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Dalai Lama says Taiwan visit is not political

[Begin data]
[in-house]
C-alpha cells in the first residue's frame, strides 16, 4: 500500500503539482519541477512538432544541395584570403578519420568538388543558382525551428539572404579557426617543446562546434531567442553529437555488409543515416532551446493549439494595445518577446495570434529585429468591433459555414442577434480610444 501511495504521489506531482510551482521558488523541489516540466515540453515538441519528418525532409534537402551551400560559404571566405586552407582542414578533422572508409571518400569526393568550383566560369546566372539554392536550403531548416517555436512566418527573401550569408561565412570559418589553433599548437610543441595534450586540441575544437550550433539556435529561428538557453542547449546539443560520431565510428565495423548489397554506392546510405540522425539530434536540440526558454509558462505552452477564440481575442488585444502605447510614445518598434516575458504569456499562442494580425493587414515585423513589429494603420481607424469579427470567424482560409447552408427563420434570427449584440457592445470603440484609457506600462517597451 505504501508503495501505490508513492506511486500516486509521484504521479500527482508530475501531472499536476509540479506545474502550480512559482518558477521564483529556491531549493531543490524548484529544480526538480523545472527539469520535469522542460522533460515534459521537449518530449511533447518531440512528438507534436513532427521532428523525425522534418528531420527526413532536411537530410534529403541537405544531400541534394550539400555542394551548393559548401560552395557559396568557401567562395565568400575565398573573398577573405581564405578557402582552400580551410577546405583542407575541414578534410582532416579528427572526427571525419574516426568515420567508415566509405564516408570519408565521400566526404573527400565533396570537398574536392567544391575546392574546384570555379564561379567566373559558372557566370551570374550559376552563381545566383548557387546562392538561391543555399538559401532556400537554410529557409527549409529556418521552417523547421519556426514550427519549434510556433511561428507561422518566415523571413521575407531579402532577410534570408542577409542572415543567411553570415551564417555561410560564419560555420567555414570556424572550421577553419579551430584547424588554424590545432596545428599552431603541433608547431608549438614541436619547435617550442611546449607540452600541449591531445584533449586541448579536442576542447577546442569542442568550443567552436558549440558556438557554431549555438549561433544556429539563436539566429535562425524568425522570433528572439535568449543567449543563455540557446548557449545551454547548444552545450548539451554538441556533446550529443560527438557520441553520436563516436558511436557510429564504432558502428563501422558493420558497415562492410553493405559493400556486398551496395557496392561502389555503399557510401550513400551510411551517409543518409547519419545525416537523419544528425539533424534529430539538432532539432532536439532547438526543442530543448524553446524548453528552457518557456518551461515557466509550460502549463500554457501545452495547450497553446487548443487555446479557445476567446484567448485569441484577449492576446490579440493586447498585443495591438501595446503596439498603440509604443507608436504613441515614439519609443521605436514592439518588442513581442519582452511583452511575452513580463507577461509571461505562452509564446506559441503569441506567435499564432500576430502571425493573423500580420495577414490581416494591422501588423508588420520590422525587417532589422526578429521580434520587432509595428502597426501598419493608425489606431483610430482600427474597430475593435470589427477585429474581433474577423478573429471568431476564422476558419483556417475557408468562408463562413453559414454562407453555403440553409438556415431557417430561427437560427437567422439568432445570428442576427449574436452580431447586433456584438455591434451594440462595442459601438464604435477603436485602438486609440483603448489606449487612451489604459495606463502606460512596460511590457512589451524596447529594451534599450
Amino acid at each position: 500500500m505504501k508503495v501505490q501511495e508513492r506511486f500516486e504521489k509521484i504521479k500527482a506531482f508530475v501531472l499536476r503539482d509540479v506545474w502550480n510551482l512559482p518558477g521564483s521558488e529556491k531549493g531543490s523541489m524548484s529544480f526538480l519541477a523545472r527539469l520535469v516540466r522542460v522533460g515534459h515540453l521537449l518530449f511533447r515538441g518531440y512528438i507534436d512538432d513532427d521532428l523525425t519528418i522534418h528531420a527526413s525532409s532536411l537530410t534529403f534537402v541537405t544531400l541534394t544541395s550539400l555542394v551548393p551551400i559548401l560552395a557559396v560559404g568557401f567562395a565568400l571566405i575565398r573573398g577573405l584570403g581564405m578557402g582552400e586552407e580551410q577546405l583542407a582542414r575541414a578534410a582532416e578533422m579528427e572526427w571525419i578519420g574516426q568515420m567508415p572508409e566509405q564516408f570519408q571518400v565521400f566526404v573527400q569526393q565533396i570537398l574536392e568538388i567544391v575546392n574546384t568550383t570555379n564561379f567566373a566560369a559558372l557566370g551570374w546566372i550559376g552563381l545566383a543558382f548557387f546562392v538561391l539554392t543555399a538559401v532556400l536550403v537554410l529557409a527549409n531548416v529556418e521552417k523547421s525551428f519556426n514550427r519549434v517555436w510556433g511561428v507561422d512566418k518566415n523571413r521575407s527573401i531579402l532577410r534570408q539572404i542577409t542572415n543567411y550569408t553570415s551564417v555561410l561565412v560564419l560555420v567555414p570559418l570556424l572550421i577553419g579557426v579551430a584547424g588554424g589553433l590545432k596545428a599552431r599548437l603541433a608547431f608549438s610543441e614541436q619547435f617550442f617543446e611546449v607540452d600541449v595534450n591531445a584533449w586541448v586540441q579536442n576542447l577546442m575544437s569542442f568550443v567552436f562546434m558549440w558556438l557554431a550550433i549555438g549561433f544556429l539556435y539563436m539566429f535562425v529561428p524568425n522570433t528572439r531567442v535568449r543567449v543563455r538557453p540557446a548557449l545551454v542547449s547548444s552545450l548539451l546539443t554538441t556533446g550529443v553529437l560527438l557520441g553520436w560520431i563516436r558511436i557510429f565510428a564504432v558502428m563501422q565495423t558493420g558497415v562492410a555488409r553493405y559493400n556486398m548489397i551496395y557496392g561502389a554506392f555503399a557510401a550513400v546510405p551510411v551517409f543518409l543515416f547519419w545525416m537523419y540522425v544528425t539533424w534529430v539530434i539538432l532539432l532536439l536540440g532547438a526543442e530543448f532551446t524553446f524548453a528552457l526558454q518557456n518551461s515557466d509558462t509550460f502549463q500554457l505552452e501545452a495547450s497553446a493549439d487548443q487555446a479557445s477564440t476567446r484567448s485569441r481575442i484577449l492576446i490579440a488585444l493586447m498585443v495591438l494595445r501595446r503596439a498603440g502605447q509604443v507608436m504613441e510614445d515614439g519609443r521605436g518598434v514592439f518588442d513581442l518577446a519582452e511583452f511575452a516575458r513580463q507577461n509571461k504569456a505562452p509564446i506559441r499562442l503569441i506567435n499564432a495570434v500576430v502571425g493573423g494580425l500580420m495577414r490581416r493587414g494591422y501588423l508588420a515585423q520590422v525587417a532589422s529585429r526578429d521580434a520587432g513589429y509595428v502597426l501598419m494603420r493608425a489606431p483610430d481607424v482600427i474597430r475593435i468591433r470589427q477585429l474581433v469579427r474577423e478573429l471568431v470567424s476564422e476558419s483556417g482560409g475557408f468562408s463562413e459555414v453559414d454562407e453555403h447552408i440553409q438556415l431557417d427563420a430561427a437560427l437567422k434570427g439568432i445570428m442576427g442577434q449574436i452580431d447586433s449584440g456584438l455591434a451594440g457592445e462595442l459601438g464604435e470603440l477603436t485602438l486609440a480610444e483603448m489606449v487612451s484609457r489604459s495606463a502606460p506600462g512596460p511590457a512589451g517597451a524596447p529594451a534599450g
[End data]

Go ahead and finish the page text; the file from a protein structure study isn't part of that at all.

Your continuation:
The Dalai Lama denied any political agenda as he began what he described as a "purely humanitarian" mission to comfort victims of Taiwan's worst storm, trying to calm fears that he would further anger China. Although the Tibetan spiritual leader has traveled to Taiwan before, many fear his visit could hurt the island's improving relations with rival China - the signature issue in the 15-month-old administration of Taiwanese President Ma Ying-jeou. China has protested the visit, and a Chinese official for Taiwan affairs Sunday night warned it "is bound to have a negative influence on the relations between the mainland and Taiwan." Ma has said he approved the Dalai Lama's visit but will not meet him. The Dalai Lama, who greeted Buddhist followers and supporters at the Taoyuan International Airport near Taipei on Sunday, said his visit would have no political overtones. "I've visited different parts of the world, and I may have a political agenda there ... (but) my visit here is purely for humanitarian concerns," he said.
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